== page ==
First published forbes.com 5/2016. The Association to Advance Collegiate Schools of Business (AACSB) has on its 100th birthday released a vision document fueling a future in which business schools recharge their relevance by positioning themselves as trusted partners with industry in addressing real-world challenges.
Coming at a time when technology is side-swiping classroom delivery models, traditional modes of student qualification and recruitment are eroding, profit-seeking business models are displacing the academy—among many trends shaking graduate and executive education industries—AACSB’s “Collective Vision for Business Education” aims to give Deans a way to regain the initiative.
“This is a vision for a future where business schools are drivers of change. Where business schools change the narrative” the document says, calling on them to “more assertively lay claim to areas for which they have expertise and competitive advantage.”
It suggests there are five domains in which schools may find opportunity to renew their identity and purpose:
• Catalysts for Innovation. Providing knowledge, convening power, and networking to foster new solutions
• Co-Creators of Knowledge. Partnering in knowledge formation at the intersection of academia and industry
• Hubs of Lifelong Learning. Addressing the need for on-going learning and qualification at later stages in the career cycle
• Leaders on Leadership. Advancing research into understanding leadership and creating environments that train leaders
• Enablers of Global Prosperity. Helping address societal goals, including creating ethical and sustainable organizations
These opportunity domains are designed to be applicable across different national, social, and economic contexts, given AACSB’s current global membership of 1,456 members in 92 countries, and President and CEO Tom Robinson is emphatic that the AACSB is not being proscriptive about which of these forward paths schools should take, if any.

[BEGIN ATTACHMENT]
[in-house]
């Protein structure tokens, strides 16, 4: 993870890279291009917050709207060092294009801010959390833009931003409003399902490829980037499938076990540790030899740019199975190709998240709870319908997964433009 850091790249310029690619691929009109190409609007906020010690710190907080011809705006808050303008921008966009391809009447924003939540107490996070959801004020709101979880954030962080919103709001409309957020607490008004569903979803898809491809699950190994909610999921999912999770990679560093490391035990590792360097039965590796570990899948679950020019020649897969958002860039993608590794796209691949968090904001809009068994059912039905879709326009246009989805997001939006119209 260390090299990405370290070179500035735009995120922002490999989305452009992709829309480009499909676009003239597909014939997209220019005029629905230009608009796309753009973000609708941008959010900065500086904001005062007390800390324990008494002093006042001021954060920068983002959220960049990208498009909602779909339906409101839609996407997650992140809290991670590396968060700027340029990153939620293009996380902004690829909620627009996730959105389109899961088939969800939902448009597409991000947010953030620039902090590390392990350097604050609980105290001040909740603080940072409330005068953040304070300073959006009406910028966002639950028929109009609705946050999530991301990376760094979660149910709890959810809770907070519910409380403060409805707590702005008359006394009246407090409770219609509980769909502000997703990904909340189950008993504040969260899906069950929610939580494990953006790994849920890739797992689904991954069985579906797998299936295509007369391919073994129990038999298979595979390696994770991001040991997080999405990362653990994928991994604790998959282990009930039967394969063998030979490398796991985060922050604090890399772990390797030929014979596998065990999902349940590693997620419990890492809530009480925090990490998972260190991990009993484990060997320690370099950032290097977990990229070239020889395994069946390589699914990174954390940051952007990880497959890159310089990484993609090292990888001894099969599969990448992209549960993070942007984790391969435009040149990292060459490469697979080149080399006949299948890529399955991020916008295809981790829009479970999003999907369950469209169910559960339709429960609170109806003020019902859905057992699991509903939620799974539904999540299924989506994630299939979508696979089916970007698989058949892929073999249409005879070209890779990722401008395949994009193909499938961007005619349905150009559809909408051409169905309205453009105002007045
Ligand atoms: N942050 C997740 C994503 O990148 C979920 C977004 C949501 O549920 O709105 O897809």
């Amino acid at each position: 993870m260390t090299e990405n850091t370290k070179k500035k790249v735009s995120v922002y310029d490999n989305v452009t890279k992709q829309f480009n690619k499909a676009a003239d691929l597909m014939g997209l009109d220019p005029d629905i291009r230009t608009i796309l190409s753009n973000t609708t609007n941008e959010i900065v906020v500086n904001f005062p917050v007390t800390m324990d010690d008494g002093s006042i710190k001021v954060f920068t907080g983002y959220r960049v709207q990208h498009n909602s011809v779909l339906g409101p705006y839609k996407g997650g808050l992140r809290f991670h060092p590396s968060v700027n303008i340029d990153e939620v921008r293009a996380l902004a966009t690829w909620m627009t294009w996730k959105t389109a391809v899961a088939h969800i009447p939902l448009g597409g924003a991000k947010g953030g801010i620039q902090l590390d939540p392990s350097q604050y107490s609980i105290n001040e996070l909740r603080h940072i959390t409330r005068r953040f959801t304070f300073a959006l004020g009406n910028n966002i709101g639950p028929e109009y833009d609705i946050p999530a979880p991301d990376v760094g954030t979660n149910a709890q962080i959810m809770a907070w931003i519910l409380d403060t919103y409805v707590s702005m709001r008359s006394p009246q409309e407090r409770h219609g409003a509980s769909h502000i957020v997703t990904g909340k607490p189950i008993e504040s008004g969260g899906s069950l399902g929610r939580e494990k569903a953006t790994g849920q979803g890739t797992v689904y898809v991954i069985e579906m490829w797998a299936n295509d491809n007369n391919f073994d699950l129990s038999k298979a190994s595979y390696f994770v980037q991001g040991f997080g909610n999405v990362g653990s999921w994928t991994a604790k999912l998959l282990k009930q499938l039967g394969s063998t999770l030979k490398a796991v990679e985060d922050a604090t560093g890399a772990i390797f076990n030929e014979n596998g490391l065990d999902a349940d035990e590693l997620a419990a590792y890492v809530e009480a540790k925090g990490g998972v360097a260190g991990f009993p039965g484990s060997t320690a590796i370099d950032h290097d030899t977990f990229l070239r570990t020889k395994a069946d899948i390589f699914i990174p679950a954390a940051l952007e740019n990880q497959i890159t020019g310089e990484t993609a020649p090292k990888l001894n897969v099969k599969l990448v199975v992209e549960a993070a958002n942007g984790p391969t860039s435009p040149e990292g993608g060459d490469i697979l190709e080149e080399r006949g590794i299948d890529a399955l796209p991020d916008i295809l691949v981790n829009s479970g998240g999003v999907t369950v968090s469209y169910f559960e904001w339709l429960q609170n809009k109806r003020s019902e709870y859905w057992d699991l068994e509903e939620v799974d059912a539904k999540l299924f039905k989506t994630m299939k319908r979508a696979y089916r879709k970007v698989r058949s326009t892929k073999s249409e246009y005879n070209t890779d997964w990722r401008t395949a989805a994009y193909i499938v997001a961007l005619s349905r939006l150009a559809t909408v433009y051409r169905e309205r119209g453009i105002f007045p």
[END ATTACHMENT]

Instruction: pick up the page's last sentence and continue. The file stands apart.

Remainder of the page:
Nevertheless, the AACSB has chosen the vision format in future thinking, and visions are by definition if not proscriptive then at least strongly suggestive, best thought of like a trellis a gardener might give a climbing plant: the plant still has to do the growing, but it is being given a framework to grow towards and around. (This in contrast to anticipatory foresight which seeks only to cleverly anticipate what may happen, with no suggestive element.)
AACSB walks a delicate line in offering schools this five-frontier framework, or any future-opportunity framework, not least because it is one of the two million-pound-gorilla accrediting bodies in the world of b-schools, the other being the Europe Foundation for Management Development’s EQUIS.
Accreditation means achieving a rolling 5-year positive quality audit from one or both of these two bodies. It is much-sought after because it is the main way reputable schools separate themselves from the tens of thousands of non-accredited institutions out there also trying to make a buck teaching business and management.
Therefore it is a clear likelihood that schools, particularly those on the cusp of accreditation, may interpret this AACSB-endorsed forward view as something of a blueprint.
Here Robinson, himself a CFA and past Director of the CFA Institute, advises the common investment wisdom of “portfolio effects” as a decision-making strategy that champions diversity in success.
“Schools are in different markets, serving different communities. We want them to continue to have their unique missions and value propositions. The industry needs a diverse ecosystem,” he says.
The Collective Vision represents a collation of inputs from about 6,000 researchers, students, executives, and clients—gathered over three years across AACSB conference sessions, online forums, and user studies. It is therefore seen to be co-owned by the management education community rather than merely the AACSB viewpoint.